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U.S. border agent transfers to southern crossings will cause longer waits, among other challenges
As the statutory holiday trifecta — Canada Day , B.C. Day and Labour Day — approaches, travellers heading stateside can expect longer wait times than normal as the U.S. plans to move border agents south.
With over 24 years experience, Vancouver immigration lawyer, Alex Stojicevic, is no stranger to border challenges. He notes that, in addition to longer waits, there are other legal hurdles people will have to navigate.
“We depend on that border in many ways that the public is perhaps not entirely aware of,” Stojicevic says.
Fewer officers will mean slower turn-around on processing applications, conducting interviews for NEXUS and flagpoling. Flagpoling is described by Stojicevic, as the process of leaving Canada and re-entering the country in order to validate permits. This process is clearly important for newcomers to Canada.
“When they get their immigrant visa, if they’re already [in Canada], they have to leave the country and come back. That’s the fastest way you can activate your permanent residency if you don’t want to wait for an interview to be set for you by immigration,” Stojicevic says.
Stojicevic also questions how a reduced number of agents at crossings with Canada will impact collaboration between Canadian and U.S. border agencies on things like smuggling and other investigations.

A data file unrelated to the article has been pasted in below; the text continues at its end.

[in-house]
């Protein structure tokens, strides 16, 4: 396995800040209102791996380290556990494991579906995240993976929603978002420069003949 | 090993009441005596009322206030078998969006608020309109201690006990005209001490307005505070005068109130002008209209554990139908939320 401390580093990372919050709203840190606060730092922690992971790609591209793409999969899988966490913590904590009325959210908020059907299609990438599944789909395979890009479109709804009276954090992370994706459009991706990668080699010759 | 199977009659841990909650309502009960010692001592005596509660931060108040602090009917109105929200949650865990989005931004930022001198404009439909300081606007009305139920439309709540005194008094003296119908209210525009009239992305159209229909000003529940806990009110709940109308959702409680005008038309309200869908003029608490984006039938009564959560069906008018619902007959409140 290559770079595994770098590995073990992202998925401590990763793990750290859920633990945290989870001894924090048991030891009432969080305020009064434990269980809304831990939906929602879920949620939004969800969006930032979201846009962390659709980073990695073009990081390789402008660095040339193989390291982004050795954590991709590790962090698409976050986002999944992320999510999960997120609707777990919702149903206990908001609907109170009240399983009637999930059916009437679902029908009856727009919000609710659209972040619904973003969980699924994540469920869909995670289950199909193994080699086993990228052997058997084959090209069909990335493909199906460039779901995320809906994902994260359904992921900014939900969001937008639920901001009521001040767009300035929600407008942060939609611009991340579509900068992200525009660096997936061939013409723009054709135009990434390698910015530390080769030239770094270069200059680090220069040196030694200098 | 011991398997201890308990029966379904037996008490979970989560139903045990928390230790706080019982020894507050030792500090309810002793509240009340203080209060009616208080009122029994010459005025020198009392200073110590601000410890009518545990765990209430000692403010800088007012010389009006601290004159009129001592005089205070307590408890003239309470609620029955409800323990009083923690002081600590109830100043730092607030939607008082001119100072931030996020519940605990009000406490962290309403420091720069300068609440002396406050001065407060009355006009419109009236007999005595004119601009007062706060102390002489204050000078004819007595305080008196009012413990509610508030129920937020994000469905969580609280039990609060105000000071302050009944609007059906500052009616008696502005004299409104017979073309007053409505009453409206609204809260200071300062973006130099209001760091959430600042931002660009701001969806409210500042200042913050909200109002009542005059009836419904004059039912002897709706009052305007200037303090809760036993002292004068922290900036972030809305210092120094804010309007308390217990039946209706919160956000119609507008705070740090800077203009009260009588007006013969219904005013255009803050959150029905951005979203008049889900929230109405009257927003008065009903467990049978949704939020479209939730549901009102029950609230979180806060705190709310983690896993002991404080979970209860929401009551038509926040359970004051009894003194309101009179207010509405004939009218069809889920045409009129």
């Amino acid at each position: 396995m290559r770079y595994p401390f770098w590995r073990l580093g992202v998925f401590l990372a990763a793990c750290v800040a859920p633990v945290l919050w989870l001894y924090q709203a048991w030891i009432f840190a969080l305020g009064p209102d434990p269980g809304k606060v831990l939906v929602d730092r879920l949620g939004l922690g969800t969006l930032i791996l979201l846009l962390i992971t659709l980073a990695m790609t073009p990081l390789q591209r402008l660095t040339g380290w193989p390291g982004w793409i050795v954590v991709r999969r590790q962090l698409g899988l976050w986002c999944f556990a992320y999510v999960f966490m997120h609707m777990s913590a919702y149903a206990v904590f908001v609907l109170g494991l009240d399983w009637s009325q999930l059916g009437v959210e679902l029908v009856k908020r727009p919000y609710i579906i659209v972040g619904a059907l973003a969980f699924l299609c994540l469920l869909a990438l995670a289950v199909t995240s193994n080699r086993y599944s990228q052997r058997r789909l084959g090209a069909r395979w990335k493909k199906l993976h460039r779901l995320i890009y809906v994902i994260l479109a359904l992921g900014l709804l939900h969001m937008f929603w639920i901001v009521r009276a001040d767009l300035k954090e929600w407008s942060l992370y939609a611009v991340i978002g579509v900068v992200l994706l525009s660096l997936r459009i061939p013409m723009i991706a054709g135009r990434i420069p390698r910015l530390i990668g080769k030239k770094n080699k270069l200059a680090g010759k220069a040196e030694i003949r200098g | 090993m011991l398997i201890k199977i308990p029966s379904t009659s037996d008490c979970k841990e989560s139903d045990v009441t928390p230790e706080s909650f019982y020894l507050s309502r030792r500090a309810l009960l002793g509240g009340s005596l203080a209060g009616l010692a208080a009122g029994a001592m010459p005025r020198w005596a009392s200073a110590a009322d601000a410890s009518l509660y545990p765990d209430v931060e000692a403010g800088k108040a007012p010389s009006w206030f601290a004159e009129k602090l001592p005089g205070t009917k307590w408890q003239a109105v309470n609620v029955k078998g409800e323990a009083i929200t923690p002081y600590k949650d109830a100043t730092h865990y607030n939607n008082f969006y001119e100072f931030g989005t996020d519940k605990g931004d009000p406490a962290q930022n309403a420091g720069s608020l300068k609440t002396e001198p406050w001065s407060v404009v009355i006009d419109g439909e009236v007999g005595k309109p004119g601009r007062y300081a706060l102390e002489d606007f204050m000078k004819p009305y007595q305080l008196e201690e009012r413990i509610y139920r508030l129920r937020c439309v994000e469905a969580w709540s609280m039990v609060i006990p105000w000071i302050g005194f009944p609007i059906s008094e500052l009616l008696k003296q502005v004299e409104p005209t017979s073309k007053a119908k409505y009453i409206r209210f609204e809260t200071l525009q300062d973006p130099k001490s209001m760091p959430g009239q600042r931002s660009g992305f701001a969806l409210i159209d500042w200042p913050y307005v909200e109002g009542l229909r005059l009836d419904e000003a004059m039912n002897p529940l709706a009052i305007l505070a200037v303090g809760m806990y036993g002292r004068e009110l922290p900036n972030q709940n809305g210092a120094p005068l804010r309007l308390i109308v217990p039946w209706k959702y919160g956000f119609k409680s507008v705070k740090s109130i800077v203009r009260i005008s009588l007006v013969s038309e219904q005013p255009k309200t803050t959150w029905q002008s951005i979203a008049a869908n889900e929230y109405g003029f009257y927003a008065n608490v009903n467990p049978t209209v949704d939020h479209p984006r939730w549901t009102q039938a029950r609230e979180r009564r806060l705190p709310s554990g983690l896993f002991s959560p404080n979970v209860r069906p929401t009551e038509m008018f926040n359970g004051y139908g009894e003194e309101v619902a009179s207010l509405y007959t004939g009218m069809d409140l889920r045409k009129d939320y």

“What kind of resources are going to be left if all of these officers are going to be pulled away from various duties? There’s a whole pile of concerns, I think, that will play into having the border not staffed adequately,” Stojicevic says.
While the timing is less than ideal, Stojicevic notes that there hasn’t been any evidence in the past of border agents turning travellers away during staffing challenges.
“Any time that they’ve had issues at that border in terms of staffing levels, there hasn’t been any increase in refusals,” Stojicevic says. “I think it’s all just going to take longer, I don’t think it’s going to mean that fewer people are let in.
NEXUS has the potential to alleviate border congestion and Stojicevic urges more Canadians to apply. It costs $50, lasts five years and involves a 20 minute interview.
“I think there’s a certain kind of Canadian who’s daunted by the idea of paperwork of any kind,” he explains. “I encourage people to actually look at how easy it is.”
Maynard Kischer Stojicevic are one of Canada’s Top 5 Immigration Law boutiques. Based in Vancouver, British Columbia, MKS work with Canadian and international clients and specialize in Canadian immigration and citizenship law, providing in-depth knowledge of how immigration law and policy works.